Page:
• Given chronic worriers’ frequent great sensitivity to and rejection of communications that they just need to change their beliefs about threats, in addition to the already discussed interventions – acknowledging the possible upsides of worry and not needing to stop worrying but instead supplement with other strategies – what else can the clinician recommend or do?
    • Teach the patient problem-solving techniques. I mentioned in other posts that often the biggest worriers, the people most sensitive to risk, are the ones who plan and problem-solve the least. This is not surprising because chronic worry is so draining and preoccupying that not much energy is left for mitigating those risks. A clinician who acknowledges the reality of some risks, even if seeing them as exaggerated, can help the patient actually do something about some of them. For example, guiding a patient to get the insurance they need, write a will, talk to family, what to do in case of a disaster that may befall the patient, etc., may decrease some sources of worry. And, in my experience, many chronically anxious patients have a backlog of important things they need to get done.
    • Start a conversation about prioritizing all the things the patient worries about. This prioritization opens up consideration of the fact that some risks are less severe than others in their consequences and/or in their likelihood of occurenceoccurrence. This conversation is a stealth form of cognitive reappraisal that may make cognitive biases more evident, without leading patients to conclude that you’re trying to ‘brainwash’ them out of their current threat beliefs.
    • Instead of indirectly shaming patients about their continued worry – oh, how illogical you are! – the clinician can help patients place some boundaries around their worry. One useful technique is to guide patients to write down all their worry thoughts and underlying beliefs. Once patients see these thoughts and beliefs written in black on white, they often find themselves concluding that these thoughts and beliefs ‘seem silly’ or ‘exaggerated.’ When written down these worries are both distanced from the patient (“They are not me”) and are more easily reflected upon dispassionately. Another technique is to schedule worry time or, instead, worry-free time. The techniques of writing down worries and implementing worry-free times work well together: when worries are recorded, patients can more easily forego the incessant worry thought loops. After all, they can just look them up and read them any time.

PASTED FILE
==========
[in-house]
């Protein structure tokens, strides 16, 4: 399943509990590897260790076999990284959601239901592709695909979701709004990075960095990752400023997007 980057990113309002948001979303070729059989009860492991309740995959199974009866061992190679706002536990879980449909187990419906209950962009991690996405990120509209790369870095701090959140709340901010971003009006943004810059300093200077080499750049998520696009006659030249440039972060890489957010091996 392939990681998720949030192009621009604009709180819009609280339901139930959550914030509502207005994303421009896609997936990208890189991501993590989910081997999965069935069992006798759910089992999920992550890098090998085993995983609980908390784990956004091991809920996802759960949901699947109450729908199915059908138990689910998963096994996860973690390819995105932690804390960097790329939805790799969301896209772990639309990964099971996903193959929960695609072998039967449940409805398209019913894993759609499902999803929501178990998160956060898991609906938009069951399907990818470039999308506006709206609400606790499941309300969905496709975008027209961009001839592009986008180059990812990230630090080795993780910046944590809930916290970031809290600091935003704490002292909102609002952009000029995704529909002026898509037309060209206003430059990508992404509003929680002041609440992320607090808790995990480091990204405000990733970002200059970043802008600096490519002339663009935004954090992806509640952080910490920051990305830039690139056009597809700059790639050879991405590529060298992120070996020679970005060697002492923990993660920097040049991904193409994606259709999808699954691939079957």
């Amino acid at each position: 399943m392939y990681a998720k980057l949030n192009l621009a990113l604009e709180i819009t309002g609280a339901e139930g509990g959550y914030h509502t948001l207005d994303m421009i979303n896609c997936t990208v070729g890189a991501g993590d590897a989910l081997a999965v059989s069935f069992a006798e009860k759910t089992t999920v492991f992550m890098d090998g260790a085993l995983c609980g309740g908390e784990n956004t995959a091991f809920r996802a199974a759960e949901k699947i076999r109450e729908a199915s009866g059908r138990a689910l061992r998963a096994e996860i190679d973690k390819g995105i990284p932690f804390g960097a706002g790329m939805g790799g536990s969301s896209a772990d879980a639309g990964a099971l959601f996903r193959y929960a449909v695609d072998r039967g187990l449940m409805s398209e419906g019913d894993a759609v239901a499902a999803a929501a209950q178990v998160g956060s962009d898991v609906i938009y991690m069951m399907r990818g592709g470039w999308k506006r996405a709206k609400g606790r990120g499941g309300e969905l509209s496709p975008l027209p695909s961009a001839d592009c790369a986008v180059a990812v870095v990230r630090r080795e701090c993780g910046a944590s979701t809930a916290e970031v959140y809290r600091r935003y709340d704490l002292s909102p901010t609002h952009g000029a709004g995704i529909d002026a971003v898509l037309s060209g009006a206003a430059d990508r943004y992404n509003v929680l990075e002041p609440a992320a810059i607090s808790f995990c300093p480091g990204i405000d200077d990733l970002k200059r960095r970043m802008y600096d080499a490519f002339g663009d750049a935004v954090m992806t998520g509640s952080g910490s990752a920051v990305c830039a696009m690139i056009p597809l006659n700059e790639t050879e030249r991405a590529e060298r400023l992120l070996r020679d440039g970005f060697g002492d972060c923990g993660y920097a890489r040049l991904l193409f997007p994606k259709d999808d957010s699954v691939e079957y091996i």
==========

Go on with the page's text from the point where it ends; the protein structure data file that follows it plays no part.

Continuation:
• When starting a medication, a similar sensitivity to patients’ concerns holds. Many patients are fine when told that the medicine will decrease their worries and anxiety symptoms. Other patients, though, may feel that decreasing their worry decreases their vigilance and, thus, increases their vulnerability. In these cases, the clinician can focus on other beneficial aspects of the medication: “This medication can help you decrease your physical tension and problems concentrating and sleeping. It can allow you to better get to the sources of your worries so that you develop other, maybe better, strategies of keeping yourself and family safe while worrying less often.”
  • Last point: through everything I’ve written so far, I don’t suggest that I wish to support patients in their unrealistic or exaggerated worries. Instead, I suggest developing a sensitivity to patients’ frequent discomfort in giving up their worry thoughts. Once patients and I are in conversation, one formed based on that sensitivity, patients will often directly start to question their interpretations and appraisals of risk. Other patients may entirely forego a conscious reappraisal and instead simply start living with less worry, not taking time to wonder how the change came about. I’ll take that too.

Thanks, and I look forward to hearing your comments and own clinical experiences.

Dr. Jack

Language Brief

“Rumination is the coin of my realm. Interiority breeds interiority.” ― Gary Shteyngart 

“A day of worry is more exhausting than a week of work.” ― John Lubbock 

“Her forehead was a maze of anxious little grooves, from a lifetime of wondering about whether everyone within range was OK.” ― Tana French 

“I am a slow walker, but I never walk back.” ― Abraham Lincoln 

“Yesterday I was clever, so I wanted to change the world. Today I am wise, so I want to change myself.”― Rumi